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Tap List | Colony KC Finds Its Passionfruit Head Brewer Rodney Beagle Preps for First Anniversary

Colony Colony will close its brewery at the end of the year. (Jonathan Bender | Flatland)
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2 minute read

In its first year, Colony KC (312 Armour Road, North Kansas City, Missouri) hasn’t just pushed the envelope. They’ve stuffed it full of Lucky Charms and black currants and raspberry sherbet. As the nanobrewery inside of a coffeehouse and taproom attached to a performance space (The Rino) nears its first anniversary, Flatland sat down with head brewer Rodney Beagle to learn about the past year and what’s next for North Kansas City.

“I think I’m more like a beer chef than a head brewer,” Beagle said. “Sometimes two ingredients isn’t enough, maybe that third ingredient is the one to push it over the edge.”

Beagle set an ambitious goal of launching a new beer each week at Colony. That pursuit — Beagle has indeed rolled out a new beer a week for the past 10 months — has led to lemonade and tea ales (two halves of an alcoholic Arnold Palmer), a salted caramel porter and a winter Saison inspired by Chewbacca.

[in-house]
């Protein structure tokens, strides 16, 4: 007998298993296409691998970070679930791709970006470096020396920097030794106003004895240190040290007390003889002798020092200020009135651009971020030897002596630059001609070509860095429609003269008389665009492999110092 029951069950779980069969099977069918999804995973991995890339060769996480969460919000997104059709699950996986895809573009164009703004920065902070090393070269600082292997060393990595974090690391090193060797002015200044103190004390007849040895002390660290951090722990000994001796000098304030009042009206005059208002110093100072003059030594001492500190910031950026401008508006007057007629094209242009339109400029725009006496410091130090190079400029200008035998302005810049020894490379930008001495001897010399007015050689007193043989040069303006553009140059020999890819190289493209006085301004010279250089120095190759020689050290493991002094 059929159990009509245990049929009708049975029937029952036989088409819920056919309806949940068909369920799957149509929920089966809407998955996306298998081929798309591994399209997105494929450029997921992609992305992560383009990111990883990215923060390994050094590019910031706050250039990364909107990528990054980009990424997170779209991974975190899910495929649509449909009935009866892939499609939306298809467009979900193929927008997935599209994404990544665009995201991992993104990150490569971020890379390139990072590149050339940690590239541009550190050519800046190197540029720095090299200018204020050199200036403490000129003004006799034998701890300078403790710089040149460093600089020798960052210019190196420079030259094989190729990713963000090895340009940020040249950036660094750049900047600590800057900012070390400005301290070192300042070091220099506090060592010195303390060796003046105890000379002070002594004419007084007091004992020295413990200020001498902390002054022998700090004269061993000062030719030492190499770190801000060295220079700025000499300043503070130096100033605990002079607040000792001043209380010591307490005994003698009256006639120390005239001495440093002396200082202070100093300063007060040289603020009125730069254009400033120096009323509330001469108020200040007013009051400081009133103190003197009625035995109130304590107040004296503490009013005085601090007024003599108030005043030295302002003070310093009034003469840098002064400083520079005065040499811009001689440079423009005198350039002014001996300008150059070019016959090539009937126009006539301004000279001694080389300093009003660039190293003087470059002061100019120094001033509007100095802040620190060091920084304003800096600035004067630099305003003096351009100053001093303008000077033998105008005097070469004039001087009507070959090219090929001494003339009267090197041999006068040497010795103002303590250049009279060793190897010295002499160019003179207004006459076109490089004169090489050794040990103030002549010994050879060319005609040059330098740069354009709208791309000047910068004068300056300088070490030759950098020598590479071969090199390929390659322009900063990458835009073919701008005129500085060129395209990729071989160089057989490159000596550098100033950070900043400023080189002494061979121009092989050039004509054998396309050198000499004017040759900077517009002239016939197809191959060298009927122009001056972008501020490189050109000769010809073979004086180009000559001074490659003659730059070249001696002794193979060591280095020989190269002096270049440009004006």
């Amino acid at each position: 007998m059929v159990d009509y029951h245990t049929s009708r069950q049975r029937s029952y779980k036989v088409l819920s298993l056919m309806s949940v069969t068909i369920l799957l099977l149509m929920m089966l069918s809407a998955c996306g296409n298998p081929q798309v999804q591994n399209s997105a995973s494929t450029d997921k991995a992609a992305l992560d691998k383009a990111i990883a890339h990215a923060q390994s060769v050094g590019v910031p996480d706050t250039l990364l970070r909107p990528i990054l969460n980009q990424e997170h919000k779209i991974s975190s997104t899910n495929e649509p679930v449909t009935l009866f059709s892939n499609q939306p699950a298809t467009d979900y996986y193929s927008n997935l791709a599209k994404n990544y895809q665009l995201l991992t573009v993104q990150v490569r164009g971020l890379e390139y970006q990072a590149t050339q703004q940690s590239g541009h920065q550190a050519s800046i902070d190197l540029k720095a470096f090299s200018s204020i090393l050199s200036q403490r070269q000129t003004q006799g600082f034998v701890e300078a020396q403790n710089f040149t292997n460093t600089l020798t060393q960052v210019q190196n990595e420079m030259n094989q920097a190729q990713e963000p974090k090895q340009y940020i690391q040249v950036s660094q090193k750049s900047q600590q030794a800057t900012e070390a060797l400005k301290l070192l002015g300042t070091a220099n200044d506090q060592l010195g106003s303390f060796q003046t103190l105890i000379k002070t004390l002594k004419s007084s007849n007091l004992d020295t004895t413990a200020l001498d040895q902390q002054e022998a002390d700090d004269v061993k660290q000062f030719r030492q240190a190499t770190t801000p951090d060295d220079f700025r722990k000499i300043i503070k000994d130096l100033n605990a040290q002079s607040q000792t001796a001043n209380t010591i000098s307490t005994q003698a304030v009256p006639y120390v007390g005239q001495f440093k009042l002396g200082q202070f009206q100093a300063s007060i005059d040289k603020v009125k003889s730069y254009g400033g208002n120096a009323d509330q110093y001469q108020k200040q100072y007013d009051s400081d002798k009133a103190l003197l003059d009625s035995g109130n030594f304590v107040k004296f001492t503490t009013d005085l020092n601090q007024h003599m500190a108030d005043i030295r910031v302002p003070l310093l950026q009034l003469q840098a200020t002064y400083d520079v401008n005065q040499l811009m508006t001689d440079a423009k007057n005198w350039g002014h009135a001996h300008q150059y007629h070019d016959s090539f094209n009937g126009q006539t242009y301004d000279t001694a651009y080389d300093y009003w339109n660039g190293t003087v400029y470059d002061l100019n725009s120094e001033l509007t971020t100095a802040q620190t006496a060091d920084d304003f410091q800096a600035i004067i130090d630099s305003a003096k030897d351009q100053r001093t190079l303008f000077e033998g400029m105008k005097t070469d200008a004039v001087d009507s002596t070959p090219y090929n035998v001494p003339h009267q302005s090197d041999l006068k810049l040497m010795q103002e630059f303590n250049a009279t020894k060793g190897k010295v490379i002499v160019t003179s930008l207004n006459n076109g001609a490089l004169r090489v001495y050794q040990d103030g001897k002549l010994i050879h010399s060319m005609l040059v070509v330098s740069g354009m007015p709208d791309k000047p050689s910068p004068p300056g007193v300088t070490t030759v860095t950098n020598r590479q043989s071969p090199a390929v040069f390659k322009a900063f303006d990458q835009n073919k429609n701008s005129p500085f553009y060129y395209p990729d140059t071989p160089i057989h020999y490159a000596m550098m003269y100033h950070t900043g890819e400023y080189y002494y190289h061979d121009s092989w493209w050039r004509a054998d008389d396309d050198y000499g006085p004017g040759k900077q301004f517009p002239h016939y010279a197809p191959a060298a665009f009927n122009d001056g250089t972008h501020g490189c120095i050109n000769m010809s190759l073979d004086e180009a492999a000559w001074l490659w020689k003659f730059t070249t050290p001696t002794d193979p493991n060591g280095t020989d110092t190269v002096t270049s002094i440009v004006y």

“Being in a town with four other breweries, we had to do something different,” Beagle said.

For the birthday celebration on Saturday, Sept. 8, there’s a trio of beers in the works. Beagle is making an imperial passion fruit wheat with 44 pounds of passion fruit in a 70-gallon batch.

The wheat brew will be joined by a pair of barrel-aged beers. A brown sugar rye barrel-aged honey biscuit ale (roughly 10% ABV) made with biscuit and honey malts and lactose, and a Samsquanch dark plum sour with vanilla bean have been aged in Union Horse whiskey barrels.

“It’s drinking a lot like wine, there’s flavor from every direction,” Beagle said of the barrel-aged sour.

After the anniversary, Beagle intends to step back and look at Colony’s process. He expects he’ll back off the pace of a weekly release, but wants to continue to surprise people by what’s possible with beer.

“The explosion of craft beer is phenomenal,” Beagle said. “The improvement is even better.”

Beer Festivals

Belgian beers and a picnic get mashed-up in Grain to Glass’s Picnique Belgique Festival at 4 p.m. Saturday, Sept. 8. The outdoor event will be in the lot next to Grain to Glass (1611 Swift Ave., North Kansas City, Missouri) with Belgian beers from home and pro brewers, fries, a waffle from The Waffler truck and fruit pie. Brewer Peter Bouckaert, a native of Belgium and the former New Belgium Brewing Co. brewmaster, will be on hand to speak about his new book and brewery. Tickets are $40 ($47.50 at the door).

Flying Saucer Draught Emporium hosts the 10th annual KC Beer Fest from 3 to 6 p.m. on Saturday, Sept. 15 in the Power & Light District. The beer festival will have more than 200 beers, food for sale (Pie Hole’s Australian meat pies), and live music. Tickets are $40. VIP tickets, which include admission at 2 p.m., are $65.

Discover potential breweries of the future at the fifth annual High Plains Brewhoff thrown by Brew Lab (7925 Marty St., Overland Park, Kansas) from 2 to 6 p.m. Saturday, Sept. 15. The celebration of homebrewers will feature food and live music, in addition to the more than 100 beers available for sampling. Tickets are $30.